Human, All-Too-Human: A Book for Free Spirits, Part 1 Complete Works, Volume Six

By Friedrich Nietzsche

Page 136

phases artificially.
Historical studies form the qualification for this painting, for they
constantly incite us in regard to a portion of history, a people,
or a human life, to imagine for ourselves a quite distinct horizon
of thoughts, a certain strength of feelings, the prominence of this
or the obscurity of that. Herein consists the historic sense, that
out of given instances we can quickly reconstruct such systems of
thoughts and feelings, just as we can mentally reconstruct a temple
out of a few pillars and remains of walls accidentally left standing.
The next result is that we understand our fellow-men as belonging to
distinct systems and representatives of different cultures--that is, as
necessary, but as changeable; and, again, that we can separate portions
of our own development and put them down independently.


CYNICS AND EPICUREANS.--The cynic recognises the connection between
the multiplied and stronger pains of the more highly cultivated man
and the abundance of requirements; he comprehends, therefore, that
the multitude of opinions about what is beautiful, suitable, seemly
and pleasing, must also produce very rich sources of enjoyment, but
also of displeasure. In accordance with this view he educates himself
backwards, by giving up many of these opinions and withdrawing from
certain demands of culture; he thereby gains a feeling of freedom
and strength; and gradually, when habit has made his manner of life
endurable, his sensations of displeasure are, as a matter of fact,
rarer and weaker than those of cultivated people, and approach those of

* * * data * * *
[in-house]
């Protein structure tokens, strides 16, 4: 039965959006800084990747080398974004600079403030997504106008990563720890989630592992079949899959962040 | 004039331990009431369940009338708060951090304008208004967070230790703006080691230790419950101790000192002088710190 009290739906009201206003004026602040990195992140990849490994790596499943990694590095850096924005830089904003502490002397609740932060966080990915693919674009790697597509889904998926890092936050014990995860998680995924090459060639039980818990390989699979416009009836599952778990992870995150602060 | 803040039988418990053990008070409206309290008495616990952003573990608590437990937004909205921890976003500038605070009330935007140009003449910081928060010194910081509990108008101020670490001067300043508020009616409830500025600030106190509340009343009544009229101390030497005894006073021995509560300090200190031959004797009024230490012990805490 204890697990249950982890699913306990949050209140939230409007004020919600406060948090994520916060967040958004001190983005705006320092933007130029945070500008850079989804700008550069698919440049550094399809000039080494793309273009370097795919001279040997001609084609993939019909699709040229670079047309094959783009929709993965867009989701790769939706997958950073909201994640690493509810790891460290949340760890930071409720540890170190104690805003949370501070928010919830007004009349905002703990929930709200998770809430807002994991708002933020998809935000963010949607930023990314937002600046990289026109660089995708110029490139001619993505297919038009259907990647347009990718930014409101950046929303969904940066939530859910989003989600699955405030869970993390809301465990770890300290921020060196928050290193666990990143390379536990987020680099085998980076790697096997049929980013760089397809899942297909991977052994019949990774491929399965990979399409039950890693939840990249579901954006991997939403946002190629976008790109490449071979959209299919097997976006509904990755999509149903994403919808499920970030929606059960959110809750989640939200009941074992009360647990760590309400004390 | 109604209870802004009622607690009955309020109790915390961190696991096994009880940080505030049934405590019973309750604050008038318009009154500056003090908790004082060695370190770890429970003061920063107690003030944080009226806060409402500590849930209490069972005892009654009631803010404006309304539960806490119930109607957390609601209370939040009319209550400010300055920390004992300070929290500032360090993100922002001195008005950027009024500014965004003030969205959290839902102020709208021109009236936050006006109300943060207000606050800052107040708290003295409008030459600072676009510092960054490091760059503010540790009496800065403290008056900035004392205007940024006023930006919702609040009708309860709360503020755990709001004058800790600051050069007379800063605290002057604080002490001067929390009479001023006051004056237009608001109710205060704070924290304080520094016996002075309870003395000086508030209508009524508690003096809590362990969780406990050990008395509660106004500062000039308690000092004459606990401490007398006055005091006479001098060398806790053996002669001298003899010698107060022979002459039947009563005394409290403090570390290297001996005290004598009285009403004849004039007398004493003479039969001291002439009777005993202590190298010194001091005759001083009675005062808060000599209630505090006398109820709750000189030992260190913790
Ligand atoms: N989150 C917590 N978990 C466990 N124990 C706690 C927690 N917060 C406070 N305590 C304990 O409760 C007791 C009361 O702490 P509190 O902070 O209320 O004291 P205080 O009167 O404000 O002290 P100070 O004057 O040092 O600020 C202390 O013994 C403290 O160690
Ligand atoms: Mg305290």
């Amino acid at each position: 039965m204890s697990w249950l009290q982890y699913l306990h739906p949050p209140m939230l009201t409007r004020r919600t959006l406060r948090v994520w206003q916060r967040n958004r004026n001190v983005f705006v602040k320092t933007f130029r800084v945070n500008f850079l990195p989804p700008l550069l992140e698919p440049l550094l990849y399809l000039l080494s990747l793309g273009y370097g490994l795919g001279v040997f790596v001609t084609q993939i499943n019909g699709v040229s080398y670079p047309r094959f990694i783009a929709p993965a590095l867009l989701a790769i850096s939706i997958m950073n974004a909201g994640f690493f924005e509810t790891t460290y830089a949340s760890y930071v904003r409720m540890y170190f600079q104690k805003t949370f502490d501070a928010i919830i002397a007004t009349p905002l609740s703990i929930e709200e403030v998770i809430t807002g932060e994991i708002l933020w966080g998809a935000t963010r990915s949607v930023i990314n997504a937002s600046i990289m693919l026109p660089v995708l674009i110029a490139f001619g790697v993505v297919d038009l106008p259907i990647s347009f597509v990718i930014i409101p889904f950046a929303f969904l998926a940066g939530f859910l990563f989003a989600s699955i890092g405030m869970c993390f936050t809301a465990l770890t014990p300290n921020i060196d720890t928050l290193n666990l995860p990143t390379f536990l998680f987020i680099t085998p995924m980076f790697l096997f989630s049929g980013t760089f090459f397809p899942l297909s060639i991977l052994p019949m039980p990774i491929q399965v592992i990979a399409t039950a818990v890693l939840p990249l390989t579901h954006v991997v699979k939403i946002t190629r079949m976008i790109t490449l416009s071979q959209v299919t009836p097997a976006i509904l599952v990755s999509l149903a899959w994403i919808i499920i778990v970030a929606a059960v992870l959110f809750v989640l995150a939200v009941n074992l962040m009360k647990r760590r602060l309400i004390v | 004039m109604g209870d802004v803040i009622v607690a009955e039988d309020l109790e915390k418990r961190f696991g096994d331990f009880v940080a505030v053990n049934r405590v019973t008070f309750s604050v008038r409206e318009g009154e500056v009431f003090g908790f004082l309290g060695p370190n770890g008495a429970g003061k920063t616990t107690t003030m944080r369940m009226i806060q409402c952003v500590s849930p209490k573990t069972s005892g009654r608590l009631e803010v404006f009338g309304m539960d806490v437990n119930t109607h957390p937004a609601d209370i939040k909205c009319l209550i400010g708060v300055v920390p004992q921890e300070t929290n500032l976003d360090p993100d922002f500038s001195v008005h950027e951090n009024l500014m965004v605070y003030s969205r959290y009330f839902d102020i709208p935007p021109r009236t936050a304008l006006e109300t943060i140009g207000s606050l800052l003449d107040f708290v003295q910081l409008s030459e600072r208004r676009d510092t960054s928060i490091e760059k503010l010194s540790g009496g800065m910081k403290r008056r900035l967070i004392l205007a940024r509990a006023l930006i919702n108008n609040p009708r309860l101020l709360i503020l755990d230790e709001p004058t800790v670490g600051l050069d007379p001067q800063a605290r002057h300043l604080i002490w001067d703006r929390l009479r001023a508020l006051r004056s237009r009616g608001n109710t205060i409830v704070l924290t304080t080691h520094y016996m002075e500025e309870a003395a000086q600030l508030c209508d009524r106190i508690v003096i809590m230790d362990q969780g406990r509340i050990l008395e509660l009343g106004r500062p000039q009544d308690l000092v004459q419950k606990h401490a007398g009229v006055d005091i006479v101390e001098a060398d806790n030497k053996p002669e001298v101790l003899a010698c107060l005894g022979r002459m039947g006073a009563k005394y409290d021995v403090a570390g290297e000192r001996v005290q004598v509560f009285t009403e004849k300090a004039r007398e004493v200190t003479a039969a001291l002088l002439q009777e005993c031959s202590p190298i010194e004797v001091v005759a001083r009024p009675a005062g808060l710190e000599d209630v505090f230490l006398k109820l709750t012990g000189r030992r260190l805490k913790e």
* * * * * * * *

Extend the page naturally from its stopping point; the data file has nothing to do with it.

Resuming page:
the domestic animal; moreover, he experiences everything with the charm
of contrast, and--he can also scold to his heart's content; so that
thereby he again rises high above the sensation-range of the animal.
The Epicurean has the same point of view as the cynic; there is usually
only a difference of temperament between them. Then the Epicurean makes
use of his higher culture to render himself independent of prevailing
opinions, he raises himself above them, whilst the cynic only remains
negative. He walks, as it were, in wind-protected, well-sheltered,
half-dark paths, whilst over him, in the wind, the tops of the trees
rustle and show him how violently agitated is the world out there. The
cynic, on the contrary, goes, as it were, naked into the rushing of the
wind and hardens himself to the point of insensibility.


MICROCOSM AND MACROCOSM OF CULTURE.--The best discoveries about
culture man makes within himself when he finds two heterogeneous powers
ruling therein. Supposing some one were living as much in love for
the plastic arts or for music as he was carried away by the spirit of
science, and that he were to

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Text Comparison with On the Future of our Educational Institutions

Page 3
Finally, the author would wish his reader to be fully alive to the specific character of our present barbarism and of that which distinguishes us, as the barbarians of the nineteenth century, from other barbarians.
Page 26
Everybody speaks and writes German as thoroughly.
Page 29
_ with the spirit of its classical poets and artists? This is a dark and thorny sphere, into which one cannot even bear a light without dread; but even here we shall conceal nothing from ourselves; for sooner or later the whole of it will have to be reformed.
Page 31
Now let us consider, besides, the danger of arousing the self-complacency which is so easily awakened in youths; let us think how their vanity must be flattered when they see their literary reflection for the first time in the mirror.
Page 33